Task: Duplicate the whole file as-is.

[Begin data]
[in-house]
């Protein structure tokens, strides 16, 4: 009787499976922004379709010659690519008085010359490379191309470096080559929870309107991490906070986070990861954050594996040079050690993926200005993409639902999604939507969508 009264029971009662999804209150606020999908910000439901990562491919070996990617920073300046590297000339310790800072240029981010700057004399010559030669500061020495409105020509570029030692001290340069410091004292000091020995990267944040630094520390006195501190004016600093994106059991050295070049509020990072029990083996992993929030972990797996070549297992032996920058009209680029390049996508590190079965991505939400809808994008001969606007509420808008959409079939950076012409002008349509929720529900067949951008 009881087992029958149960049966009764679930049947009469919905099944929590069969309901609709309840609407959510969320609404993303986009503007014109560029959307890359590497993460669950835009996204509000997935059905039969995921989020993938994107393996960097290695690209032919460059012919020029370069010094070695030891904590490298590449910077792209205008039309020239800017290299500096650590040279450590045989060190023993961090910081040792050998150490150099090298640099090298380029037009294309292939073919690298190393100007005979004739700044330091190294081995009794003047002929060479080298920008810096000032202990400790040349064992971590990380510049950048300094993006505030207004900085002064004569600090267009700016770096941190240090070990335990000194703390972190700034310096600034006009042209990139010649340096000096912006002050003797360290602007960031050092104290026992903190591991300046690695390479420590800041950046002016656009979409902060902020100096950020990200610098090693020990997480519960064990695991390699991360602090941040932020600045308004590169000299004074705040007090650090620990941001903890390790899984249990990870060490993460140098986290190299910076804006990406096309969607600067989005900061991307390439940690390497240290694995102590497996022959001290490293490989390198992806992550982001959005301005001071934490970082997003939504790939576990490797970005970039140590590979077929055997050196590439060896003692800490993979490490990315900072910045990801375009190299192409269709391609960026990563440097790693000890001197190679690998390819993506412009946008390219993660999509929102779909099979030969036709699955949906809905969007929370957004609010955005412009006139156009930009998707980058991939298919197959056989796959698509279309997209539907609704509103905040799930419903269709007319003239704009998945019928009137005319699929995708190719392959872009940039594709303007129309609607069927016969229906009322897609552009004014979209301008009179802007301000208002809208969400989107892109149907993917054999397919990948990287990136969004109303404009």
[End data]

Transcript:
[in-house]
């Protein structure tokens, strides 16, 4: 009787499976922004379709010659690519008085010359490379191309470096080559929870309107991490906070986070990861954050594996040079050690993926200005993409639902999604939507969508 009264029971009662999804209150606020999908910000439901990562491919070996990617920073300046590297000339310790800072240029981010700057004399010559030669500061020495409105020509570029030692001290340069410091004292000091020995990267944040630094520390006195501190004016600093994106059991050295070049509020990072029990083996992993929030972990797996070549297992032996920058009209680029390049996508590190079965991505939400809808994008001969606007509420808008959409079939950076012409002008349509929720529900067949951008 009881087992029958149960049966009764679930049947009469919905099944929590069969309901609709309840609407959510969320609404993303986009503007014109560029959307890359590497993460669950835009996204509000997935059905039969995921989020993938994107393996960097290695690209032919460059012919020029370069010094070695030891904590490298590449910077792209205008039309020239800017290299500096650590040279450590045989060190023993961090910081040792050998150490150099090298640099090298380029037009294309292939073919690298190393100007005979004739700044330091190294081995009794003047002929060479080298920008810096000032202990400790040349064992971590990380510049950048300094993006505030207004900085002064004569600090267009700016770096941190240090070990335990000194703390972190700034310096600034006009042209990139010649340096000096912006002050003797360290602007960031050092104290026992903190591991300046690695390479420590800041950046002016656009979409902060902020100096950020990200610098090693020990997480519960064990695991390699991360602090941040932020600045308004590169000299004074705040007090650090620990941001903890390790899984249990990870060490993460140098986290190299910076804006990406096309969607600067989005900061991307390439940690390497240290694995102590497996022959001290490293490989390198992806992550982001959005301005001071934490970082997003939504790939576990490797970005970039140590590979077929055997050196590439060896003692800490993979490490990315900072910045990801375009190299192409269709391609960026990563440097790693000890001197190679690998390819993506412009946008390219993660999509929102779909099979030969036709699955949906809905969007929370957004609010955005412009006139156009930009998707980058991939298919197959056989796959698509279309997209539907609704509103905040799930419903269709007319003239704009998945019928009137005319699929995708190719392959872009940039594709303007129309609607069927016969229906009322897609552009004014979209301008009179802007301000208002809208969400989107892109149907993917054999397919990948990287990136969004109303404009």